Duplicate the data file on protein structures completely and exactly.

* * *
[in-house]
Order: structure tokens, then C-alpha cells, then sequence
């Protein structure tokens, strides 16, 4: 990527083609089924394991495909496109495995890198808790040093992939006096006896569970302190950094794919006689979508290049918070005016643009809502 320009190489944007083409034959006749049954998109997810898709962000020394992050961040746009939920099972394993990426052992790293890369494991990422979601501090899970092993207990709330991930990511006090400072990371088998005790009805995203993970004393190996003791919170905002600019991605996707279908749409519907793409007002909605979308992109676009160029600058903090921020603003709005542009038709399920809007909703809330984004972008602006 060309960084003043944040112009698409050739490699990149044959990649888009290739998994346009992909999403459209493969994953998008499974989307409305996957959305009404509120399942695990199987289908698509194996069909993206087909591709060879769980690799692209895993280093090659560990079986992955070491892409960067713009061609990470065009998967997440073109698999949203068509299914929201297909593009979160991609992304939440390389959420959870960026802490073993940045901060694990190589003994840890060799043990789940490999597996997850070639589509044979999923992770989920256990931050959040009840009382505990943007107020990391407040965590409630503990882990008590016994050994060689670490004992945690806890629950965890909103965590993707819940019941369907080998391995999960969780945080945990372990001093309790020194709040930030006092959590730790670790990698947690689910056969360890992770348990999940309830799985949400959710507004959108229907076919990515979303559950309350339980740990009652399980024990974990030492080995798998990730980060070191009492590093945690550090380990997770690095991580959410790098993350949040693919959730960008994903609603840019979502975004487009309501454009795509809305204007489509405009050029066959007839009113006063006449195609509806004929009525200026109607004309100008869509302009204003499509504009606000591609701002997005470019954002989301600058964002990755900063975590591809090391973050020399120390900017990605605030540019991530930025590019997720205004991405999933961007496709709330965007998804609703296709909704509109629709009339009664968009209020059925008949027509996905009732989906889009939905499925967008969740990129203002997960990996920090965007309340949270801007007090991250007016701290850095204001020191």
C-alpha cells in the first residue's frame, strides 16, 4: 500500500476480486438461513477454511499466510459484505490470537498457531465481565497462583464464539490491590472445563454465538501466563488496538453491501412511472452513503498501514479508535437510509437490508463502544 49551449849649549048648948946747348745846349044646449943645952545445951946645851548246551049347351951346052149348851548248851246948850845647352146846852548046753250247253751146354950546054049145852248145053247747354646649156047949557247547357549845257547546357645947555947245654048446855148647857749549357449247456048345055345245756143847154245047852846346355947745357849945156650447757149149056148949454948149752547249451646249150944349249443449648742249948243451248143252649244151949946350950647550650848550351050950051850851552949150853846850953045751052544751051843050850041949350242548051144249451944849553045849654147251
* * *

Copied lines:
[in-house]
Order: structure tokens, then C-alpha cells, then sequence
């Protein structure tokens, strides 16, 4: 990527083609089924394991495909496109495995890198808790040093992939006096006896569970302190950094794919006689979508290049918070005016643009809502 320009190489944007083409034959006749049954998109997810898709962000020394992050961040746009939920099972394993990426052992790293890369494991990422979601501090899970092993207990709330991930990511006090400072990371088998005790009805995203993970004393190996003791919170905002600019991605996707279908749409519907793409007002909605979308992109676009160029600058903090921020603003709005542009038709399920809007909703809330984004972008602006 060309960084003043944040112009698409050739490699990149044959990649888009290739998994346009992909999403459209493969994953998008499974989307409305996957959305009404509120399942695990199987289908698509194996069909993206087909591709060879769980690799692209895993280093090659560990079986992955070491892409960067713009061609990470065009998967997440073109698999949203068509299914929201297909593009979160991609992304939440390389959420959870960026802490073993940045901060694990190589003994840890060799043990789940490999597996997850070639589509044979999923992770989920256990931050959040009840009382505990943007107020990391407040965590409630503990882990008590016994050994060689670490004992945690806890629950965890909103965590993707819940019941369907080998391995999960969780945080945990372990001093309790020194709040930030006092959590730790670790990698947690689910056969360890992770348990999940309830799985949400959710507004959108229907076919990515979303559950309350339980740990009652399980024990974990030492080995798998990730980060070191009492590093945690550090380990997770690095991580959410790098993350949040693919959730960008994903609603840019979502975004487009309501454009795509809305204007489509405009050029066959007839009113006063006449195609509806004929009525200026109607004309100008869509302009204003499509504009606000591609701002997005470019954002989301600058964002990755900063975590591809090391973050020399120390900017990605605030540019991530930025590019997720205004991405999933961007496709709330965007998804609703296709909704509109629709009339009664968009209020059925008949027509996905009732989906889009939905499925967008969740990129203002997960990996920090965007309340949270801007007090991250007016701290850095204001020191």
C-alpha cells in the first residue's frame, strides 16, 4: 500500500476480486438461513477454511499466510459484505490470537498457531465481565497462583464464539490491590472445563454465538501466563488496538453491501412511472452513503498501514479508535437510509437490508463502544 49551449849649549048648948946747348745846349044646449943645952545445951946645851548246551049347351951346052149348851548248851246948850845647352146846852548046753250247253751146354950546054049145852248145053247747354646649156047949557247547357549845257547546357645947555947245654048446855148647857749549357449247456048345055345245756143847154245047852846346355947745357849945156650447757149149056148949454948149752547249451646249150944349249443449648742249948243451248143252649244151949946350950647550650848550351050950051850851552949150853846850953045751052544751051843050850041949350242548051144249451944849553045849654147251